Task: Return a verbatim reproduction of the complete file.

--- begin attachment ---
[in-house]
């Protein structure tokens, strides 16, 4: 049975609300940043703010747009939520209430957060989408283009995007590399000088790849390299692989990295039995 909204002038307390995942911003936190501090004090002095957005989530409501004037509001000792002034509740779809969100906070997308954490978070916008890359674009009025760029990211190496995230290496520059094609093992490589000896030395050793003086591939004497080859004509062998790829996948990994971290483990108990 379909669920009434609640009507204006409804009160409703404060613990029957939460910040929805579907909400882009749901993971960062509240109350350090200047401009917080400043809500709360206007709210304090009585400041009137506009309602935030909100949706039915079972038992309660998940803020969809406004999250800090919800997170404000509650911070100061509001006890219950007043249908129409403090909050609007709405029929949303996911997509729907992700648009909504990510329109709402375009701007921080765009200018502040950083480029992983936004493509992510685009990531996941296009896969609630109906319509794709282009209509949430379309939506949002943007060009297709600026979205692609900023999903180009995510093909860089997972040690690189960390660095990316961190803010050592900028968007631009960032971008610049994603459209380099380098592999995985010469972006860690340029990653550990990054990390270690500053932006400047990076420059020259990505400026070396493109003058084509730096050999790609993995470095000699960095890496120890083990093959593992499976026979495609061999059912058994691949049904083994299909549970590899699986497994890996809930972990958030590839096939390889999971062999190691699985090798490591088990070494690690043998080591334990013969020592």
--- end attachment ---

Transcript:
[in-house]
């Protein structure tokens, strides 16, 4: 049975609300940043703010747009939520209430957060989408283009995007590399000088790849390299692989990295039995 909204002038307390995942911003936190501090004090002095957005989530409501004037509001000792002034509740779809969100906070997308954490978070916008890359674009009025760029990211190496995230290496520059094609093992490589000896030395050793003086591939004497080859004509062998790829996948990994971290483990108990 379909669920009434609640009507204006409804009160409703404060613990029957939460910040929805579907909400882009749901993971960062509240109350350090200047401009917080400043809500709360206007709210304090009585400041009137506009309602935030909100949706039915079972038992309660998940803020969809406004999250800090919800997170404000509650911070100061509001006890219950007043249908129409403090909050609007709405029929949303996911997509729907992700648009909504990510329109709402375009701007921080765009200018502040950083480029992983936004493509992510685009990531996941296009896969609630109906319509794709282009209509949430379309939506949002943007060009297709600026979205692609900023999903180009995510093909860089997972040690690189960390660095990316961190803010050592900028968007631009960032971008610049994603459209380099380098592999995985010469972006860690340029990653550990990054990390270690500053932006400047990076420059020259990505400026070396493109003058084509730096050999790609993995470095000699960095890496120890083990093959593992499976026979495609061999059912058994691949049904083994299909549970590899699986497994890996809930972990958030590839096939390889999971062999190691699985090798490591088990070494690690043998080591334990013969020592």